School of Nashville Ballet alumnus returns as a company member

Nashville Ballet in Sechs Tanze by Jiří Kylián; Owen Thorne fourth from left. Photographer: ©Heather Thorne

As Dorothy says, “there’s no place like home.” These words ring true for Nashville Ballet company member, Owen Thorne, who after previously working with Houston Ballet, Scottish Ballet, and as a freelance artist nationally and internationally is returning to Nashville Ballet where he took classes growing up. Although originally from New Orleans, Owen moved to Nashville with his family at a young age and starting taking classes at the School of Nashville Ballet. We sat down with Owen to discuss his return to Music City and the incredible 18-19 season in store for everyone…

How did you first become interested in ballet?

Owen: I was seven years old and I picked out a movie from the local library called White Nights starring one of the great Russian ballet dancers, Mikhail Baryshnikov. I was transfixed by his athleticism and what I later learned was called “artistry.” I watched it and re-watched it, and quickly realized that I was a dancer before I even learned first position.

Did the schools you attended growing up incorporate arts into their curriculum? If so, what impact did that have on you as a child?

Owen: Yes, and I found it to be an invaluable supplement to a solid academic education. Along with art and dance classes, I started playing the trumpet in 5th grade and continued at Harding Academy and Hume Fogg Academic Magnet where I played in the orchestra and jazz band. Like ballet, I found music to be an incredible outlet. I loved to listen to Miles Davis and the living legend Wynton Marsalis and spent my lunches in the band room practicing.

Why is arts education important to you?

Owen Thorne and Kayla Rowser perform “The Ben Folds Project: Concerto”. Photographer: ©Heather Thorne

Owen: Art frees my soul and gives me a voice. Art both helps me find my center and opens me up to the world. It can help you to understand the beauty and pain of the human condition that cannot be learned in the pages of a history textbook. Arts education is vital to developing the creative and independent thought needed to be a well-rounded person. An arts education can give a student the tools to help understand what it is to be alive.

When did you first perform with Nashville Ballet?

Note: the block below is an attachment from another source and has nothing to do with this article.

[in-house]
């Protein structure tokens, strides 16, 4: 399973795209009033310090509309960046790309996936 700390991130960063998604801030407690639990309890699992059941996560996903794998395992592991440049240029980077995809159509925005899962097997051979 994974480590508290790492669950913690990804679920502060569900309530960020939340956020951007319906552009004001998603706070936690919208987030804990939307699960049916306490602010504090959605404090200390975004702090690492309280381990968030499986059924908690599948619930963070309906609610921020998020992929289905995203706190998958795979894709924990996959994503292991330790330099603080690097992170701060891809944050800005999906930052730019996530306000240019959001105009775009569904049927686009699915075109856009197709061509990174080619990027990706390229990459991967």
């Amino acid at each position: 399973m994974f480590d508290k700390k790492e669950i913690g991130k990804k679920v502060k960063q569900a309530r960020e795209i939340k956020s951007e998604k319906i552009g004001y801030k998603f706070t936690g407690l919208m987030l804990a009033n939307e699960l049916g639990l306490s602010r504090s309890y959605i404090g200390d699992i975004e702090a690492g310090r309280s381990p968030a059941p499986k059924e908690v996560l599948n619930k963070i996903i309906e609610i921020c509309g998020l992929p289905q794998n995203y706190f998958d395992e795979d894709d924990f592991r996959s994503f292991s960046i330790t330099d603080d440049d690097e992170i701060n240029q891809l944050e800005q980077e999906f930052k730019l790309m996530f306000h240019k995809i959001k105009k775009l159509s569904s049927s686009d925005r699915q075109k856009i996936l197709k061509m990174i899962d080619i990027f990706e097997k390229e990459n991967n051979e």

Owen: As a School of Nashville Ballet alum, I had the opportunity to perform alongside the company in the Nutcracker as many kids are still able to do today. I was eleven years old and I played Fritz. I remember buzzing with excitement at the chance to share the stage with my idols. Embarrassing fact: I still have the program signed by the full cast.

How does it feel returning to Nashville Ballet? What made you want to return?

Owen: It certainly feels like coming full circle. I’m honored to perform with Nashville Ballet and proud to bring the experiences and knowledge I’ve gained since I was a student with the school. I remember the impact the professional dancers had on me as a student and I feel grateful for the opportunity to pay it forward for the next generation of dancers.

What are you most excited for in the upcoming season?

Owen: That’s a tough one. We’ve got another big season. I’m looking forward to Swan Lake in September, but especially for a new world premiere in February in collaboration with Grammy Awarding-winning composer Rhiannon Giddens, the brilliant mind of poet and author Caroline Randall Williams and Paul Vasterling titled Lucy Negro Redux. It brings the audience to Elizabethan England and Shakespeare (played by your truly), where we see a powerful story about a woman named Lucy Negro embroiled in a passionate love triangle on her way to discovering her own power and self-worth.

Owen Thorne and Kayla Rowser perform “Light / The Holocaust & Humanity Project” choreographed by Stephen Mills. Photographer: ©Heather Thorne

What was it like having the opportunity to travel around the world for your career?

Owen: Wonderful; dance is a universal language (even though ballet is taught with French terminology) and it allowed me to work and perform in North America, Europe, Asia and Africa. I enjoyed being part of cultural exchanges with Russia and China, though a particular highlight for me was working with the U.S. State Department to put on the first International Ballet Stars Gala in Addis Ababa, Ethiopia, which brought ballet to the country for the first time.

What advice would you give to kids who want to become a dancer but lack the courage and confidence?

Owen: Dance is an art form that is not exclusive to those who wish to become professional dancers. If you enjoy moving to music, it’s healthy activity both physically and mentally. My advice is to follow your passion with conviction and dedication. If you lack confidence, remember that there is no substitute for good training or discipline. If you’re passionate about dancing, the courage and confidence will come over time through hard work and commitment.

 

You can learn more about the newest additions to Nashville Ballet and their upcoming season here.